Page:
• http://transportnexus.com/ Ryan Richter

      Like Toronto, Chicago’s system was state of the art at one time too. Unfortunately, that one time was in the 1890′s, when our elevated lines were first built. Our commuter rail lines haven’t much changed in decades either, although we’ve had a couple of additional lines open in the last 20 years. But our local politicians do not appear overly interested in public transportation and how it works. It is like the third rail (no pun intended) of local politics because of the huge number of jobs and sales tax revenues that it consumes.

  • Jason Butler

    Compared to Atlanta’s mass transit Chicago’s is state of the art.

    • http://transportnexus.com/ Ryan Richter

      This is true. Atlanta is hampered by many things, chief among them I would say is regional coordination. Which is a problem because people travel in across county lines and municipal boundaries. But Chicago is in the process of re-investigating how we manage public transportation between the city (which has more ridership) and the suburbs (which has more population).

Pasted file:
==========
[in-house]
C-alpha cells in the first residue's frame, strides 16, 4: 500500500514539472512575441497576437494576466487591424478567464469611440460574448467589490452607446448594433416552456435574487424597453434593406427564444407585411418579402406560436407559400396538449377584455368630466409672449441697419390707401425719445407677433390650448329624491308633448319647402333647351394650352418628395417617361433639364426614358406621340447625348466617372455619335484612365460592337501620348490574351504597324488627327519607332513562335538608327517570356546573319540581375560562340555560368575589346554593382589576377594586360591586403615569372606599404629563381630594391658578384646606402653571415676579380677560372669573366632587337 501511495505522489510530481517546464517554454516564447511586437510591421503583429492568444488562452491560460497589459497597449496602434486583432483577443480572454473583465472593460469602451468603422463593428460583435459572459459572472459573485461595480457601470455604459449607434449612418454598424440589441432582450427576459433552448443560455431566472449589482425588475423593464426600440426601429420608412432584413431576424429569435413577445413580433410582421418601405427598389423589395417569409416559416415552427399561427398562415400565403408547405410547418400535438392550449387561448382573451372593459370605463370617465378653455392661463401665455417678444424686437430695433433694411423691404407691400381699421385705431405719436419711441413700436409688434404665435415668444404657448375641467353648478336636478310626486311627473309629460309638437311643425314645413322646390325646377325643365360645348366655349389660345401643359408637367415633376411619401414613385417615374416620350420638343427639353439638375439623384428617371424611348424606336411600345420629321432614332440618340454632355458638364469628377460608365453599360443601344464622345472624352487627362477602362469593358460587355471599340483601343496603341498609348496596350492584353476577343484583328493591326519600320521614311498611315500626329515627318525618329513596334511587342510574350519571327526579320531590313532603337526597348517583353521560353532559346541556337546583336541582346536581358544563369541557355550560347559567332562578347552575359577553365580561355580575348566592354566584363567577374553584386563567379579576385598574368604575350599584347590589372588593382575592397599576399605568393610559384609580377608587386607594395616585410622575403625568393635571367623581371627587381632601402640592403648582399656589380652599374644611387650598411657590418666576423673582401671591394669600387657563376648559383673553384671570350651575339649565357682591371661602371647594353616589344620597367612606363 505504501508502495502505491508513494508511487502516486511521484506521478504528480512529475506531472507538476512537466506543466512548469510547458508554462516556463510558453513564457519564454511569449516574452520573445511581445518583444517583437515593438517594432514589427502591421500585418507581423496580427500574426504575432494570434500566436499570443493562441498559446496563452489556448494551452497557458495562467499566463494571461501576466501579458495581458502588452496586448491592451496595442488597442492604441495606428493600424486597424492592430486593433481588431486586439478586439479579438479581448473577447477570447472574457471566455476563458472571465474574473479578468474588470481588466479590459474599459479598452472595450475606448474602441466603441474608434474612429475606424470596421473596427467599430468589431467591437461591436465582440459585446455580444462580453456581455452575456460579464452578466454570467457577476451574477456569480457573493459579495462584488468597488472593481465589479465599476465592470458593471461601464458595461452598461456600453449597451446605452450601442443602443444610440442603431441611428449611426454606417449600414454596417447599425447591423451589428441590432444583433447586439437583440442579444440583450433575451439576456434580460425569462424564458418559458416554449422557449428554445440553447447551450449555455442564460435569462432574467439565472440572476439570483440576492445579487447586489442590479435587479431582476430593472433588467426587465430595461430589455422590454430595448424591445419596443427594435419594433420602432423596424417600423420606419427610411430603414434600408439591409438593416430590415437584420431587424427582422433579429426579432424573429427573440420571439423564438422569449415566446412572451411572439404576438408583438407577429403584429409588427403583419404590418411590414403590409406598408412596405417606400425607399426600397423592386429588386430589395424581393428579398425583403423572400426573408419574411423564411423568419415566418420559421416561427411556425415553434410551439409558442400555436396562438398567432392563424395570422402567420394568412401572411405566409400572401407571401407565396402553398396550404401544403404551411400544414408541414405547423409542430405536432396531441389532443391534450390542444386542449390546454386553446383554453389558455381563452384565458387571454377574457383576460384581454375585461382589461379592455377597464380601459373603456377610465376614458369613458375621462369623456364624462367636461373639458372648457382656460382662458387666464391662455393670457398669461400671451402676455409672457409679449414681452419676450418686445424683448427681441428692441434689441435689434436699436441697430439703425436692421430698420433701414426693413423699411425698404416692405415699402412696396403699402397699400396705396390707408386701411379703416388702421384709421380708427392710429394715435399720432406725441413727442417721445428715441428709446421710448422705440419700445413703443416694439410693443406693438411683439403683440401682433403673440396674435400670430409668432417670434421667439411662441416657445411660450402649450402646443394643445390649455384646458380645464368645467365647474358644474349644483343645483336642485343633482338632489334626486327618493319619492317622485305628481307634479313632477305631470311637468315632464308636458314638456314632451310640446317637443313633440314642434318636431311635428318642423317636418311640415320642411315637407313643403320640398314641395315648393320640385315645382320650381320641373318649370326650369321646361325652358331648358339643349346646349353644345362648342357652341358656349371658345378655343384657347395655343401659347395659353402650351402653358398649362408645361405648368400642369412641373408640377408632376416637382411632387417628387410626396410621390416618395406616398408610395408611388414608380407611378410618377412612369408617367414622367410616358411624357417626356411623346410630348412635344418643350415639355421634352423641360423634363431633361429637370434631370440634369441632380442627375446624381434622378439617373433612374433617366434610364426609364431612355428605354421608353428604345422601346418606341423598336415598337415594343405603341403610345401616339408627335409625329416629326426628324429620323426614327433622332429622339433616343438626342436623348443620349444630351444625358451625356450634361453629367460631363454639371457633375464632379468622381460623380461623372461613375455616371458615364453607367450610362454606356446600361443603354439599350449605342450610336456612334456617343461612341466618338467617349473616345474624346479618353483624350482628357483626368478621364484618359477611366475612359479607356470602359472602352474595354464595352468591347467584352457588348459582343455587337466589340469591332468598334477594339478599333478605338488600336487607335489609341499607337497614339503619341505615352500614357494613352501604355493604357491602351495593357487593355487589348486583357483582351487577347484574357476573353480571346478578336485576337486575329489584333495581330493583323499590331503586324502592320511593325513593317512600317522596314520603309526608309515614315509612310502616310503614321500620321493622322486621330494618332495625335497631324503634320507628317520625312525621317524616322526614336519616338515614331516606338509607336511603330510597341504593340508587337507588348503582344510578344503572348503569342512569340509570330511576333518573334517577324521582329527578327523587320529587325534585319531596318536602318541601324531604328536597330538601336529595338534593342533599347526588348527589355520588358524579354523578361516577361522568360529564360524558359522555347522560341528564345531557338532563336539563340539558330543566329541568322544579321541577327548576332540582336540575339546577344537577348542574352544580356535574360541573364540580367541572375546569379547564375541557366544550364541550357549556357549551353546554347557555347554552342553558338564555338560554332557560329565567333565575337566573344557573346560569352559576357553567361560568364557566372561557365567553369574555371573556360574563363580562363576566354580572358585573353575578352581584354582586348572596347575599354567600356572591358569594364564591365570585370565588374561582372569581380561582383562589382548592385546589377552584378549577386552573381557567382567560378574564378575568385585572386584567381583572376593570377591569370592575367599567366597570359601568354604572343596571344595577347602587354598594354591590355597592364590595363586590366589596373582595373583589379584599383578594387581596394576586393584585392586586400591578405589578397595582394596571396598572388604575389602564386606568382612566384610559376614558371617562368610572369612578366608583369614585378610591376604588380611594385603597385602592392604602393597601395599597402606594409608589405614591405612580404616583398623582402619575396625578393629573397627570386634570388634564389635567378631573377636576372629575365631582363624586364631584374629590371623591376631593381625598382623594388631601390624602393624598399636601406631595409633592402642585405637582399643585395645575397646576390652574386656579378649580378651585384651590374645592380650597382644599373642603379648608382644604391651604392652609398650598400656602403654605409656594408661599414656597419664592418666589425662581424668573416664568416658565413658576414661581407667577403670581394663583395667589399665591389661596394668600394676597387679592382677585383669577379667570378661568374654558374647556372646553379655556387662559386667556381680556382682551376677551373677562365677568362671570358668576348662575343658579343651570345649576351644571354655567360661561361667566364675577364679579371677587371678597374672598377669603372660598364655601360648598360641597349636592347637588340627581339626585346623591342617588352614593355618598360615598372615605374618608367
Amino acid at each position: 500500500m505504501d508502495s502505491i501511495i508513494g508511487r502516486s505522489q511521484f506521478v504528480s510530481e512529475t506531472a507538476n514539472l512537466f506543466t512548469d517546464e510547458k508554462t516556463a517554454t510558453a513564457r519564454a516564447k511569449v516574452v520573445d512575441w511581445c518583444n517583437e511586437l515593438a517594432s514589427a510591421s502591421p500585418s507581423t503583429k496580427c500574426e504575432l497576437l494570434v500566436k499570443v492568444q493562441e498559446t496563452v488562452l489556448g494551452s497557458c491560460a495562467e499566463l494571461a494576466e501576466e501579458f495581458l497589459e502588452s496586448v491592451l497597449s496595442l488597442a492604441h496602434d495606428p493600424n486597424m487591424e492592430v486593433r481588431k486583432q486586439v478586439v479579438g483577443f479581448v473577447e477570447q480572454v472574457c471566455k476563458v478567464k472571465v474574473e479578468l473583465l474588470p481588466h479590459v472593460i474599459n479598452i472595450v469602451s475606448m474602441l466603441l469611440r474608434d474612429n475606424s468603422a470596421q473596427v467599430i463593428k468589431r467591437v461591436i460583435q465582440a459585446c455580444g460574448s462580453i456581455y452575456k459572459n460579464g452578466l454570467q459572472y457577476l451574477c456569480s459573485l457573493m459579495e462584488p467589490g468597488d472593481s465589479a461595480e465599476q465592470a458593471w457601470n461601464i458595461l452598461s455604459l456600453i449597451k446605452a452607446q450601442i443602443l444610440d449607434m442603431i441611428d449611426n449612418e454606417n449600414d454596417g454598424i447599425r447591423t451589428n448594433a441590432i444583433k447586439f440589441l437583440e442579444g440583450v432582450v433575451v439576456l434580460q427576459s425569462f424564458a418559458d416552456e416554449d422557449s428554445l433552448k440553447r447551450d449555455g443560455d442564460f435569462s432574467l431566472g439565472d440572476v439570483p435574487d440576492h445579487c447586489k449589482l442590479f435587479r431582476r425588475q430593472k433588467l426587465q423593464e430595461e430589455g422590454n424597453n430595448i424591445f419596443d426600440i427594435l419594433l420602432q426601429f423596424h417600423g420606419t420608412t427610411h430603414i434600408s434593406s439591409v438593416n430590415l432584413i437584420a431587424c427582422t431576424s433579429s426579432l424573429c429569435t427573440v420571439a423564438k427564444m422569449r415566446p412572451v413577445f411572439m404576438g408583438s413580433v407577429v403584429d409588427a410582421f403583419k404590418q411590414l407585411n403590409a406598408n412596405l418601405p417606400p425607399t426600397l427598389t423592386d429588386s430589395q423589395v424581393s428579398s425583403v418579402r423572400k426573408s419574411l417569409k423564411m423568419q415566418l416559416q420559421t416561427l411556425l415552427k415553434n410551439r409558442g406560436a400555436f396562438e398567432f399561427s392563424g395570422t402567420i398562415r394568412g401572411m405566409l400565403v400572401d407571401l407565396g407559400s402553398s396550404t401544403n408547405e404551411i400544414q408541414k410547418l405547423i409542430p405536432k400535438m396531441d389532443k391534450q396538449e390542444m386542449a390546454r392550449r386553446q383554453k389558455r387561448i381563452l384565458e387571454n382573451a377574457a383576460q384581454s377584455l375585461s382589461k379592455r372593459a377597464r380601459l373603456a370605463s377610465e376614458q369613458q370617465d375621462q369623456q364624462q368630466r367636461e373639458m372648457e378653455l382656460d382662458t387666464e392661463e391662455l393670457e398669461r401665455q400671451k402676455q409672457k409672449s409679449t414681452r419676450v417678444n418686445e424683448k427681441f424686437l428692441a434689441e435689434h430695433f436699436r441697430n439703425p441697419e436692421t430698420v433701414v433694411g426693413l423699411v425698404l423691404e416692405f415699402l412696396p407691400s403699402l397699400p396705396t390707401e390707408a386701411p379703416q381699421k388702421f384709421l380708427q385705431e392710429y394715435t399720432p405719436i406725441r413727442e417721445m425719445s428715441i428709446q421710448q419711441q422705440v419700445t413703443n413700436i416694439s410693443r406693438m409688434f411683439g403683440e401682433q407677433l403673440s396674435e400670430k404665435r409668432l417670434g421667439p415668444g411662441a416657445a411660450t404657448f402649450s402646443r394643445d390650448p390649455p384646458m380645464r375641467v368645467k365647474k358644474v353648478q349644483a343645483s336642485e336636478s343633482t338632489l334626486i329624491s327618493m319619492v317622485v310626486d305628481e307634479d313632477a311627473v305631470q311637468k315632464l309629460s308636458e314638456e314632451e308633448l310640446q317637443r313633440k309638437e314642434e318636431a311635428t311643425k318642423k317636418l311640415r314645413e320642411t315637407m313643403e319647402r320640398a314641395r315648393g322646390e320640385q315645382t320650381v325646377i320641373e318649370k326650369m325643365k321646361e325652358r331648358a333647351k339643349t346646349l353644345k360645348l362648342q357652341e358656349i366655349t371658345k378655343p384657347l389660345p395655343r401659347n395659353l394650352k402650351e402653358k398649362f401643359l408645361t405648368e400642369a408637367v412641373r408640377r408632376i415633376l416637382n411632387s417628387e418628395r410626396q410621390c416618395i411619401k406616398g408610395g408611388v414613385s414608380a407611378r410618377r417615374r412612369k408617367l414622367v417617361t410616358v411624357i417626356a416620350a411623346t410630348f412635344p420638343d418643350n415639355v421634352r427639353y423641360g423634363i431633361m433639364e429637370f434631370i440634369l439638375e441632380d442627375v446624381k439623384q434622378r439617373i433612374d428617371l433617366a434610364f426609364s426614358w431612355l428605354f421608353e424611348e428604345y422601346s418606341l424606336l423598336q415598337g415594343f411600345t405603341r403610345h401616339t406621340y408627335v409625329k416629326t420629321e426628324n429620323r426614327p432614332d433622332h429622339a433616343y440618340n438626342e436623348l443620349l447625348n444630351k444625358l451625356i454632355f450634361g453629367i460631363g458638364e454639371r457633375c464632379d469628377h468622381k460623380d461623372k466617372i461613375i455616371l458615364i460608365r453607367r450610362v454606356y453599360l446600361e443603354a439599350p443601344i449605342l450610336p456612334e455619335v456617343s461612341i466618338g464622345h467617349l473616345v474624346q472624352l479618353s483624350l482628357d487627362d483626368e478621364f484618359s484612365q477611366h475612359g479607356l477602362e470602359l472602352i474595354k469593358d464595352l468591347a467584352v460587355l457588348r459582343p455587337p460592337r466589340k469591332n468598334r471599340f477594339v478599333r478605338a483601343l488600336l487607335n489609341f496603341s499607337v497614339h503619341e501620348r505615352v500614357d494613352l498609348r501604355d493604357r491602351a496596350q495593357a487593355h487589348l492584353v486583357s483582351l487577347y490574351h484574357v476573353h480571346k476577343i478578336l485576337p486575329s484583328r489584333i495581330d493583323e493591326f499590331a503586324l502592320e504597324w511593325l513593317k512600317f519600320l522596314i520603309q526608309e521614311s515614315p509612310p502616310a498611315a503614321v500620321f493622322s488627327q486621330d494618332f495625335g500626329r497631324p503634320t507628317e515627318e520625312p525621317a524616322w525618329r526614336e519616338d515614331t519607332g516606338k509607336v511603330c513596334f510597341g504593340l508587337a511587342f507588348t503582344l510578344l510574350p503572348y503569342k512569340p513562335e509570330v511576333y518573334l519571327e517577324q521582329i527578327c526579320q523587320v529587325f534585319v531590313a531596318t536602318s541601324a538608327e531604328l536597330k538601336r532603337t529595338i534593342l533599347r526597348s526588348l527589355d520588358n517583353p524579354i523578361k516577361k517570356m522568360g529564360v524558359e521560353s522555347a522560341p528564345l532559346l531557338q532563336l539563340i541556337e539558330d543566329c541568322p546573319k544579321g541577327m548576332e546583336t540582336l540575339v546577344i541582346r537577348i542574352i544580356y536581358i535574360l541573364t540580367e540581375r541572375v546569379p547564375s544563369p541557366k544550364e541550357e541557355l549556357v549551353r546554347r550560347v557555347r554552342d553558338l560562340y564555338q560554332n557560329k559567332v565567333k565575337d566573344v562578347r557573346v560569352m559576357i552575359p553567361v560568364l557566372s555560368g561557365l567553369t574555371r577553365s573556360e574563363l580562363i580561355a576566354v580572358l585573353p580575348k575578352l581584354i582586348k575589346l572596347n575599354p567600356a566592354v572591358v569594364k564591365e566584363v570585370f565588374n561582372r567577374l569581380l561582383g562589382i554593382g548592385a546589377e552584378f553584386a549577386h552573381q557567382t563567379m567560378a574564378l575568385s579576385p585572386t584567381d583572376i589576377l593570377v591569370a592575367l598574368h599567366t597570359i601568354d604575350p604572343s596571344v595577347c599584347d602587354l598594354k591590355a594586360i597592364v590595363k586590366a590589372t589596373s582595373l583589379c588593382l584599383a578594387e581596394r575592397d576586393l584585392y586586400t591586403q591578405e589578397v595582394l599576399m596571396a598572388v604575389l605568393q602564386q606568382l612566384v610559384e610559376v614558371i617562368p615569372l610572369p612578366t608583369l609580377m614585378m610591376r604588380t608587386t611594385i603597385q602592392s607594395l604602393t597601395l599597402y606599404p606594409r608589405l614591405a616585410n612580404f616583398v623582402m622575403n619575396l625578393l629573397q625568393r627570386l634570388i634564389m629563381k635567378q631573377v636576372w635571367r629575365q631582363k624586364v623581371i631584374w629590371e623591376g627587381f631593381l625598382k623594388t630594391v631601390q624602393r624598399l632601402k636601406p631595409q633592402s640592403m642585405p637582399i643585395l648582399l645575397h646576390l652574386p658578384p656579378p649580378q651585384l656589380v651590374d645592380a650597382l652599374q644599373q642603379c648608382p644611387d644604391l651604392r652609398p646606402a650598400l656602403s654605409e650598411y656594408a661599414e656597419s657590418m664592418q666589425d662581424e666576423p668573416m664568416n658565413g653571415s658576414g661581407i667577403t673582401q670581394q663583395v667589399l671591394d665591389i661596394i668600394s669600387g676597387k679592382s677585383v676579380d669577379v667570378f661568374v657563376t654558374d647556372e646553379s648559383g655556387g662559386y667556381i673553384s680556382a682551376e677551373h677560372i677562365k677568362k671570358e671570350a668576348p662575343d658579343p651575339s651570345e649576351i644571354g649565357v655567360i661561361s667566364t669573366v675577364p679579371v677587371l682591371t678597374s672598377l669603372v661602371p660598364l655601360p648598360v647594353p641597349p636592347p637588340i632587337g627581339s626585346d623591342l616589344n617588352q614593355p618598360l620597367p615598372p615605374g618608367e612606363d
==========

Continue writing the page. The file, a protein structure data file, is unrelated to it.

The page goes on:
• http://www.patricia-weber.com Patricia Weber

    Hmmm. I’m not sure. It seems to work in NYC. I have family who live there and their work depends on it since they do not actually live IN the city. Maybe it’s different state to state?

    I do know in Virginia a couple of years ago our state secretary of transportation spoke – it was HORRIFYING to know how our governments mismanage state to state transportation.

    Over from LinkedIn group BHB

    • http://transportnexus.com/ Ryan Richter

      I’m not saying transit doesn’t work and my headline was intentionally misleading. What I think is that because politicians do not seem to care about transit – even in places like NYC – that this is a serious problem for cities, which need mass transit to thrive. I work for a mass transit agency in Chicago, Metra; a commuter railroad similar to Metro North or Long Island Railroad in NY. My agency has compiled statistics that, based on our ridership, in certain corridors we are move as many people as an additional 7 lanes of an expressway would. Our downtown would need to bulldoze itself to accommodate all of the parking that would be needed. Politicians and the public need to recognize the benefits and necessity that transit plays in the overall city, even if you never use it.

  • Jeri Walker-Bickett

    Try living in Idaho. I marvel at any form of mass transit ;)

  • http://www.garrettspecialties.com/ Arleen Harry

    Mass transit is important to keep jobs in any city. If repairs aren’t done when they need it, it will become more expensive down the line when they fail. With real estate being down, I could see where this could be a problem with the not getting real estate transfer tax.

  • Paul Graham

    Interesting take on Mass Transit from one who ought to know. Sad that these boondoggles take place in parallel with the overall infrastructure deficit.